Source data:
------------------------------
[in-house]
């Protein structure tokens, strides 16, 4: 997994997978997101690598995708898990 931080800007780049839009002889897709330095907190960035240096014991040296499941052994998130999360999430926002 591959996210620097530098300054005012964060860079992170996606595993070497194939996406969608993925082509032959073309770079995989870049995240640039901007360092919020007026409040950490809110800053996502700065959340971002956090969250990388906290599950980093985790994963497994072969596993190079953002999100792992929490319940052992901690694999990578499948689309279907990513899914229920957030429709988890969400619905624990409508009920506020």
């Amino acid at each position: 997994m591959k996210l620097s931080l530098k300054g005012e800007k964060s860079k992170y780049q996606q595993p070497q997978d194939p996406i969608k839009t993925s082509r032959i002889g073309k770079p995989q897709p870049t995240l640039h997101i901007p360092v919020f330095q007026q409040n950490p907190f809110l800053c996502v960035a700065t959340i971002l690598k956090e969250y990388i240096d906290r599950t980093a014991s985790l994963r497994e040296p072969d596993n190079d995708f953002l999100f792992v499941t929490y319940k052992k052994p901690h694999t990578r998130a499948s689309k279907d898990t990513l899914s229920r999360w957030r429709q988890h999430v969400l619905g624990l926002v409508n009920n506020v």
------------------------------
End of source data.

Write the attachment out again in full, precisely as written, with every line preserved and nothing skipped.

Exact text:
[in-house]
């Protein structure tokens, strides 16, 4: 997994997978997101690598995708898990 931080800007780049839009002889897709330095907190960035240096014991040296499941052994998130999360999430926002 591959996210620097530098300054005012964060860079992170996606595993070497194939996406969608993925082509032959073309770079995989870049995240640039901007360092919020007026409040950490809110800053996502700065959340971002956090969250990388906290599950980093985790994963497994072969596993190079953002999100792992929490319940052992901690694999990578499948689309279907990513899914229920957030429709988890969400619905624990409508009920506020």
């Amino acid at each position: 997994m591959k996210l620097s931080l530098k300054g005012e800007k964060s860079k992170y780049q996606q595993p070497q997978d194939p996406i969608k839009t993925s082509r032959i002889g073309k770079p995989q897709p870049t995240l640039h997101i901007p360092v919020f330095q007026q409040n950490p907190f809110l800053c996502v960035a700065t959340i971002l690598k956090e969250y990388i240096d906290r599950t980093a014991s985790l994963r497994e040296p072969d596993n190079d995708f953002l999100f792992v499941t929490y319940k052992k052994p901690h694999t990578r998130a499948s689309k279907d898990t990513l899914s229920r999360w957030r429709q988890h999430v969400l619905g624990l926002v409508n009920n506020v």